September 26, 2011.
A road in Kimberley has been named after the late Phakamile Mabija, an anti-apartheid activist and member of the black consciousness-aligned South African Student Organisation (Saso), at a Heritage Day ceremony on Saturday.
Members of the public and the Mabija family attended the renaming of Jones Road to Phakamile Mabija Drive in the centre of Kimberley.
MEC for sport, arts and culture Pauline Williams lamented the absence of the white community at the event.
Mabija, who died in police custody during apartheid, was a member of the Saint James Anglican Church in Galeshewe. He was 27 when he died in 1977 after being taken to then Transvaal police station in Kimberley for interrogation for alleged involvement in the stoning of buses at the time.
Vincent Diraditsile, speaker of the Sol Plaatje municipality, said Mabija died under mysterious circumstances before he was scheduled to appear in court the following day.
“He died after falling from the sixth floor of the police station. The community and his family never ceased in their demand for the truth surrounding his death.
“Our history is important to us and we need to reflect on the principle he stood for, which is equality, justice and honesty,” said Diraditsile
Phenyo Mabija said honouring his grandfather was long overdue.
Comment: It is not everyday that a story from my hometown makes it onto this here blog. But this is an important story not entirely because of the renaming of Transvaal Road and Jones Street to Phakamile Mabija Drive.
It is important that liberation soldiers like Mabija are remembered and formally entered into the consciousness of the nation-state.
Mabija was a young teacher who was arrested by security police and taken to the main police station located on the now renamed Transvaal Road.
He was beaten in detention and then thrown from the 6th floor to his untimely death at the age of 27.
The TRC documents describe the events that led to his arrest and subsequent assassination in this way:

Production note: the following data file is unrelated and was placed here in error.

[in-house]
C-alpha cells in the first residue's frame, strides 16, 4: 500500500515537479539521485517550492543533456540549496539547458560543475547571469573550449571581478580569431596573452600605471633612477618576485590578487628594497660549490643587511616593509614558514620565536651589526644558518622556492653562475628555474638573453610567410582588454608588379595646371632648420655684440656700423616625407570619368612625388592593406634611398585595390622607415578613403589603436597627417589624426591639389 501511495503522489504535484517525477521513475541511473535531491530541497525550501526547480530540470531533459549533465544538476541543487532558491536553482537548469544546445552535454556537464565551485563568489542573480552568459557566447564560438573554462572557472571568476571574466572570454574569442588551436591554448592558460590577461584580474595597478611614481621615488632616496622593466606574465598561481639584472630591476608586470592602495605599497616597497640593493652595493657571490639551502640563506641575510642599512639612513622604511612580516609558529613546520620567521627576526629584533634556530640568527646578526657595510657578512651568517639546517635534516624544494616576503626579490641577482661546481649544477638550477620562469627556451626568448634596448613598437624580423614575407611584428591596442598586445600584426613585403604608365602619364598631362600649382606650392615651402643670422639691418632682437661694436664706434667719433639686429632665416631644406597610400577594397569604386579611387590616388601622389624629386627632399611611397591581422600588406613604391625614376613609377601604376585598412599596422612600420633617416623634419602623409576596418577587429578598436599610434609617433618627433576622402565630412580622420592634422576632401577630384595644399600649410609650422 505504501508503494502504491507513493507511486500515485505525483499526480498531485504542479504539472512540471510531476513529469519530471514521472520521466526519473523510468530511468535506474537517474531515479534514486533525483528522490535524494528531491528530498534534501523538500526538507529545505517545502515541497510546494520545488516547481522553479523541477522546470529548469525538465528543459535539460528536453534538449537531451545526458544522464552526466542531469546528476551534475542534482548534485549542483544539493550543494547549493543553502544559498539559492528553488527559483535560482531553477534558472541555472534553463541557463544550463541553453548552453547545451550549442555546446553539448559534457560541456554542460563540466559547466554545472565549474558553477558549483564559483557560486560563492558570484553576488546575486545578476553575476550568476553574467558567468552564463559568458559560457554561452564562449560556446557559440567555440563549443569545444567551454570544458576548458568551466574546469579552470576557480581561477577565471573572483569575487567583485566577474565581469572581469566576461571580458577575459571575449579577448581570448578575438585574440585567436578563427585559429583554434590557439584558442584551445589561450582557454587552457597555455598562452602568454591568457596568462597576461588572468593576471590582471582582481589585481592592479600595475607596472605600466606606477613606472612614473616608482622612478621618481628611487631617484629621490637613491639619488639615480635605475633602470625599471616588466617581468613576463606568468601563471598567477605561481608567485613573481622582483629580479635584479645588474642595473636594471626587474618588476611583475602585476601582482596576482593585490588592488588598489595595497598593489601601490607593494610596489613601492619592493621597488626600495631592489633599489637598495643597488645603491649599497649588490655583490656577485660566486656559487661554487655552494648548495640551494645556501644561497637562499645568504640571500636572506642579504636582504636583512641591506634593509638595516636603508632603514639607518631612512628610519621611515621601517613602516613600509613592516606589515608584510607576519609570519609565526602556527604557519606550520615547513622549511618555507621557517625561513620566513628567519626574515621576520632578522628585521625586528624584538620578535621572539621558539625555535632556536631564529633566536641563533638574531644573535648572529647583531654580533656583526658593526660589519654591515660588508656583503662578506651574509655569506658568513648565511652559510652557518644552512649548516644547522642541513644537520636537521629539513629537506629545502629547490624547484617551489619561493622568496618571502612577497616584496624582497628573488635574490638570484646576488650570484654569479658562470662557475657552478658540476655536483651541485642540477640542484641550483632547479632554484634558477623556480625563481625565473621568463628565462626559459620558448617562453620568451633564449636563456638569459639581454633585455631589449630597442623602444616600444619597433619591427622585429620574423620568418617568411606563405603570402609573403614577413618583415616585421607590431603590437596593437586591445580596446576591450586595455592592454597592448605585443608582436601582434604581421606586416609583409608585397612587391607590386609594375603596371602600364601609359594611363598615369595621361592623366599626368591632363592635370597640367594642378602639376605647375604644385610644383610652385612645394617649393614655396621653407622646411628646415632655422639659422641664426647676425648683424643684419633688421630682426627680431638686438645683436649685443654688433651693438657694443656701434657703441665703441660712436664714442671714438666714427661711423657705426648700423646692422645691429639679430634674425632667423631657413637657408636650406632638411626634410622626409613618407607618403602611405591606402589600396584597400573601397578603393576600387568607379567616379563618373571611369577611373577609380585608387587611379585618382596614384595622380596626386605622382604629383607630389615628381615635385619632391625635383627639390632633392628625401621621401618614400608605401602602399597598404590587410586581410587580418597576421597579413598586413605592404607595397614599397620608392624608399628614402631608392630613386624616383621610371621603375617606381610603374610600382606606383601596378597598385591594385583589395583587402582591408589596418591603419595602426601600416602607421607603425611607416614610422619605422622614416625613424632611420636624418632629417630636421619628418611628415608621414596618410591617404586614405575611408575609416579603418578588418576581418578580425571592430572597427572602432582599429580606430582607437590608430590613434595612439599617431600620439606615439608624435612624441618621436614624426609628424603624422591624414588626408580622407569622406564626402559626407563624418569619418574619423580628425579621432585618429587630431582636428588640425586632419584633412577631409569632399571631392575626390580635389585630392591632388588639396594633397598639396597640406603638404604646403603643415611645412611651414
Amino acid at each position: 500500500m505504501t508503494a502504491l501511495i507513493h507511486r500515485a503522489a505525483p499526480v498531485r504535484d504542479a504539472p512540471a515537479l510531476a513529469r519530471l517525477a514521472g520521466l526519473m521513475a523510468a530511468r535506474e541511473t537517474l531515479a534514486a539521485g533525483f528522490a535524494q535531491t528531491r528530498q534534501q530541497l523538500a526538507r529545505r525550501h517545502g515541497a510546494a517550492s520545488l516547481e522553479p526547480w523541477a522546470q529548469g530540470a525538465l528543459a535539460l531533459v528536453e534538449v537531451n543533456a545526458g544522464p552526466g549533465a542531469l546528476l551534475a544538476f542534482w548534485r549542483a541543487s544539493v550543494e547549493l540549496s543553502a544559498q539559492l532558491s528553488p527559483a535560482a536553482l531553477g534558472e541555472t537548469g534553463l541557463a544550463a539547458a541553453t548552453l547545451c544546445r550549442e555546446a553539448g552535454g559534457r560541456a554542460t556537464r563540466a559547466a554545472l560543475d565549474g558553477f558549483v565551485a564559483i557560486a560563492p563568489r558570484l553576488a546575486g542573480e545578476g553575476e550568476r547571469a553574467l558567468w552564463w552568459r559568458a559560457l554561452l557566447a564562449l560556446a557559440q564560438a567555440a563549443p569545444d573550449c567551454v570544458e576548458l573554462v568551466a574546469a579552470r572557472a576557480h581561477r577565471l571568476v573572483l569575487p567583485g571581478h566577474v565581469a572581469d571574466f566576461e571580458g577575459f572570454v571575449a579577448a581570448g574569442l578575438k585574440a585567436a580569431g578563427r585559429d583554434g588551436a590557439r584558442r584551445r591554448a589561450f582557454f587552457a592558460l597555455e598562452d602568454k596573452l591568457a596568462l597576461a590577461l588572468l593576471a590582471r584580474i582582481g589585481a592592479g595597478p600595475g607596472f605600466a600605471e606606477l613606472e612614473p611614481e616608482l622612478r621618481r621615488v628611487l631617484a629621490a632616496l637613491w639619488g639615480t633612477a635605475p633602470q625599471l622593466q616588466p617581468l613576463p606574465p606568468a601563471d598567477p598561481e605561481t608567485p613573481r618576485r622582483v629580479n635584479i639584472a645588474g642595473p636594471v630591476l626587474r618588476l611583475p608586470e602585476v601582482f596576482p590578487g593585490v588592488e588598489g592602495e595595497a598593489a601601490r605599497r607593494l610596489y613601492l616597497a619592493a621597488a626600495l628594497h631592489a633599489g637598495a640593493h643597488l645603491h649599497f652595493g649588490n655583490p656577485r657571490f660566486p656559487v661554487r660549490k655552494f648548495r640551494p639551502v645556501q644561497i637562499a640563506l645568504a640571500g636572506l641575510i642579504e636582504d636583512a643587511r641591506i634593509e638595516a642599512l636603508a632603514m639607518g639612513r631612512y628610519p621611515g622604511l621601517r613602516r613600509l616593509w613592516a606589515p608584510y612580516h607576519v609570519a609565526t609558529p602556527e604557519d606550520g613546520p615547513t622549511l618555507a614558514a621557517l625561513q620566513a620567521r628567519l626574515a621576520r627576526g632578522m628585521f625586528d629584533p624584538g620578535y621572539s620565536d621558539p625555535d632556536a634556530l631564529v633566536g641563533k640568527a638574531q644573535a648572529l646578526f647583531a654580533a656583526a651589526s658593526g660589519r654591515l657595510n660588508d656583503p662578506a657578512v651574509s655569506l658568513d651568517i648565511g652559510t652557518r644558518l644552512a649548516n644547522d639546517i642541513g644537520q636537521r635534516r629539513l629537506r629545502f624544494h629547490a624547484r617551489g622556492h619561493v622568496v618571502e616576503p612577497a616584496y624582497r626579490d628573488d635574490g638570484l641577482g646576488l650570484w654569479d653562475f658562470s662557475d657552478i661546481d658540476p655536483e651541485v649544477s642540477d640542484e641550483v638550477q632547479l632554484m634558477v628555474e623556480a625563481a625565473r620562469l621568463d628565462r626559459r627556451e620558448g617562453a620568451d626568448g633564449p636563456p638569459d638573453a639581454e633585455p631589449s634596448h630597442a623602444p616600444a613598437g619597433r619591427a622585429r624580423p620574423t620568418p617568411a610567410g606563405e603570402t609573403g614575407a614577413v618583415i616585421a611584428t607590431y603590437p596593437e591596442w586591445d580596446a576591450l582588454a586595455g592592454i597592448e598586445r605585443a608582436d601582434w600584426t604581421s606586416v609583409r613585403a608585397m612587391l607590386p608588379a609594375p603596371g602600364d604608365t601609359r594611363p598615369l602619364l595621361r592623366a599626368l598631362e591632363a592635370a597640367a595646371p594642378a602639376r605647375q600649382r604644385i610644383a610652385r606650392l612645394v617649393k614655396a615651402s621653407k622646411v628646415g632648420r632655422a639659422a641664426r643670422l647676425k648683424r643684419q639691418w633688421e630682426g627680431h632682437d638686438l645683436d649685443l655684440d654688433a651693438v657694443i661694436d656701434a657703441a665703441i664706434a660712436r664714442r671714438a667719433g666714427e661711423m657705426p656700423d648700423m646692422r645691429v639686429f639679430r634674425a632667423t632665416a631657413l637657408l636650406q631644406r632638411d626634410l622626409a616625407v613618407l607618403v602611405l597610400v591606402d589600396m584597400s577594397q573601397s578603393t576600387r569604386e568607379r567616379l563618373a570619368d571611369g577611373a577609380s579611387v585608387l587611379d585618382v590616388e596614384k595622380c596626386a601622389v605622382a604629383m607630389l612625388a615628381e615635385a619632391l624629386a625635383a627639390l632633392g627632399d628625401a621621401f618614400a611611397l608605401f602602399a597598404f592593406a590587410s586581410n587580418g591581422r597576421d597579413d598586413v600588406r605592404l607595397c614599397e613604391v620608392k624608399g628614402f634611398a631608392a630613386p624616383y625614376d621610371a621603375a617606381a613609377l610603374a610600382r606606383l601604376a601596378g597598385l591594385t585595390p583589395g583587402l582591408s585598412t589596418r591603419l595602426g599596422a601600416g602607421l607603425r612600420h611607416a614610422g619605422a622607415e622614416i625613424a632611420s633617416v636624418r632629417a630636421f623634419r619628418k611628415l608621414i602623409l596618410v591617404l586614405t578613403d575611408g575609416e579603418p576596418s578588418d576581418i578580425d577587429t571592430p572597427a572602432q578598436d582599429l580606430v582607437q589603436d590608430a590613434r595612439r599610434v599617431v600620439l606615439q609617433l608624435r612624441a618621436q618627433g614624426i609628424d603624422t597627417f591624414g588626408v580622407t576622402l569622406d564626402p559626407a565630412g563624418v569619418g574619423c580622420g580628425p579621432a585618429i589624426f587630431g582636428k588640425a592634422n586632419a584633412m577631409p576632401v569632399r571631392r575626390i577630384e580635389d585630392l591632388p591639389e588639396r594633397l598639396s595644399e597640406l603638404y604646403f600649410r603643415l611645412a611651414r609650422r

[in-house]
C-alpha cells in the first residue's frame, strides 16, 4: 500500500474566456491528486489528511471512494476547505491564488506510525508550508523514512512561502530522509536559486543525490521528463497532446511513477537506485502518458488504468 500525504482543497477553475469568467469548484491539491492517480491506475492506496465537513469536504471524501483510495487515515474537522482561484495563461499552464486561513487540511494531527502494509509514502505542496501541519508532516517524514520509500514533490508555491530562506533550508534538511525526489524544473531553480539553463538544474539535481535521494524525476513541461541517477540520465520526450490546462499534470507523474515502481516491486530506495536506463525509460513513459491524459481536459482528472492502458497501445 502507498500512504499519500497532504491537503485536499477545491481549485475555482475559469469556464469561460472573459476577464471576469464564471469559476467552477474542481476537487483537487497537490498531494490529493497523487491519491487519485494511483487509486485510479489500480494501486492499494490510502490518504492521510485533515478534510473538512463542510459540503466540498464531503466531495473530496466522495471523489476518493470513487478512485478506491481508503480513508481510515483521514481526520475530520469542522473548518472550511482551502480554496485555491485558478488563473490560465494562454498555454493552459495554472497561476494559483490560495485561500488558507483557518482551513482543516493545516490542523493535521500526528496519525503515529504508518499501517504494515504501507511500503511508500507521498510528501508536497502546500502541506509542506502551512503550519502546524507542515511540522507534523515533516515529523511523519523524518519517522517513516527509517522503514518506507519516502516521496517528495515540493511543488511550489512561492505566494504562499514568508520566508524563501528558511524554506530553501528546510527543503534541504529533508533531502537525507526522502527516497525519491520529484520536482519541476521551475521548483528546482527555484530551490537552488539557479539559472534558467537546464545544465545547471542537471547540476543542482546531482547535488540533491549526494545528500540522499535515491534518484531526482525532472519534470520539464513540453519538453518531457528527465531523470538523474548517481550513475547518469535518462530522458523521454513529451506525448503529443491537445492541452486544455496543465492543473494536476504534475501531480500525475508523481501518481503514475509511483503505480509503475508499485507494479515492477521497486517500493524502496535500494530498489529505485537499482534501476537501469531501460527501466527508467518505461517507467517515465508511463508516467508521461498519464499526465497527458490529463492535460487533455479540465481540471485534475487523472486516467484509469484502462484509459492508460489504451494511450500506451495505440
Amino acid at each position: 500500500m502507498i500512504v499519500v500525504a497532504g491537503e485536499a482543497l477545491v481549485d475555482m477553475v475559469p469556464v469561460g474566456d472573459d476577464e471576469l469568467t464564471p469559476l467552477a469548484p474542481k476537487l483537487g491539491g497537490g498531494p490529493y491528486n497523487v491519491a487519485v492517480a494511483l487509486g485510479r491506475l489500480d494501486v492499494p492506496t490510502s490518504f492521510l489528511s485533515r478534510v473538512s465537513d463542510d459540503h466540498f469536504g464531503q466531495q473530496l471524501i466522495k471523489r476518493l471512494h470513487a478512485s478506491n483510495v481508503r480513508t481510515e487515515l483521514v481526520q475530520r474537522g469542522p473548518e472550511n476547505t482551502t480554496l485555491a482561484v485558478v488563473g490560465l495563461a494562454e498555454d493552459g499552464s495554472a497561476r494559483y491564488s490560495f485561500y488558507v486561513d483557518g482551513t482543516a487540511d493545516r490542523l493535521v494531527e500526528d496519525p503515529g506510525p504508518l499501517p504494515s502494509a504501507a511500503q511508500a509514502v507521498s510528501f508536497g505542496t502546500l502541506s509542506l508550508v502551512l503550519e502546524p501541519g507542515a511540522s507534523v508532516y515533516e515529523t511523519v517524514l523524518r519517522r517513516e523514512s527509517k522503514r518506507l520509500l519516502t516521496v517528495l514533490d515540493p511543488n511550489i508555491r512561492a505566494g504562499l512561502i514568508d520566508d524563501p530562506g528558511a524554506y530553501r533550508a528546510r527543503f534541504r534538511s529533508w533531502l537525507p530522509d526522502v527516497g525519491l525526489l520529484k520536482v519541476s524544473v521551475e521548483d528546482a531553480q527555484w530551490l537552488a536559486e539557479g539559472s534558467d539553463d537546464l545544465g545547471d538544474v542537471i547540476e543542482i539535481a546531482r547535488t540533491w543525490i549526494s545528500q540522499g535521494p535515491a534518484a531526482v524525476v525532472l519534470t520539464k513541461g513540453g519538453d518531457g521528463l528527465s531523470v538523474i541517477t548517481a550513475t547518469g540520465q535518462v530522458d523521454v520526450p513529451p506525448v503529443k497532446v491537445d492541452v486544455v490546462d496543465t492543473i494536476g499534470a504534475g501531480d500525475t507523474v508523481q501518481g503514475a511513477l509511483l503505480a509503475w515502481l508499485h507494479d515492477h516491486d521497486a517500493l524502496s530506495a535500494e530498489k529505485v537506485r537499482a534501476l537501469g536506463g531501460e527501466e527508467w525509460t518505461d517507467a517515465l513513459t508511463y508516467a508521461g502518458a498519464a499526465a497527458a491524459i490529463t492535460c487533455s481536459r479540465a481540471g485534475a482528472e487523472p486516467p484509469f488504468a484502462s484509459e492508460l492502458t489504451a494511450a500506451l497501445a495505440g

"Phakamile Mabija was detained on 27th June 1977 after an incident, when busses were stoned by African and Coloured commuters during a bus boycott in Kimberley. Phakamile was due to appear in court on 8th July 1977 under charges - under the Riot’s Assemblies Act."Robert Sobukwe was the lawyer who handled the Mabija case. An inquest was held and is described in TRC documents:
An inquest into the death was held in August until September 1977. The verdict was that Mabija died of multiple injuries following a jump from the 6th floor window. Nobody was found responsible for the death. The Magistrate was JH Booysen, his assessor was Professor JA Oliver.I have no doubt in my mind that Mabija was assassinated. The facts in the case do not support the official lies that emerged from the inquest.
The day that Mabija was assassinated my parent's shoe store (Gigi) and our home was "raided" by the state security police. My mother remembers that security police with English accents (not Afrikaans) went through every shoe box in the shop and searched every single room of our house.
Colonel DuPlessis, the man in charge of the Security Police in Kimberley, confirmed to my parents that the agents who came to arrest Mabija were from Pietermaritzburg in the former province of Natal (now KwazuluNatal).
"They looked everywhere except the kitchen," she told me this morning when we talked about the Mabija case.
"They berated us for being Indian and associating with kaffirs. They went through our linen and asked us where the money came from to finance such a lifestyle," moms added.
Till this day we are not sure what the security police were looking for.
My father was questioned for hours but was not arrested. When the security police left our house my parents were informed that Phakamile Mabija was dead.
From that day on his name has lived in my consciousness. Just a few days ago I was editing a piece that describes the brother's life.
When I think of how young he was it breaks my heart. He had barely lived. His hopes and his heart extinguished before he even had a chance just to be.
He was a small handsome young man who wore large frame spectacles. He was a respected youth leader and educator and church leader. And his politics was no doubt influenced by black consciousness leader, Steve Biko, and the leader of the PAC, Robert Sobukwe (his lawyer).
The past is never solved in its entirety. The guilty parties who killed Mabija are not known and no-one has confessed. The official record stands in contradiction to what is known by those who were associated with Mabija and those who soldiered against apartheid.
The renaming of the main street that runs through Kimberley (this includes Jones Street) is a welcomed gesture no doubt - what remains is that Mabija be known and recognized beyond Kimberley for his struggle contribution.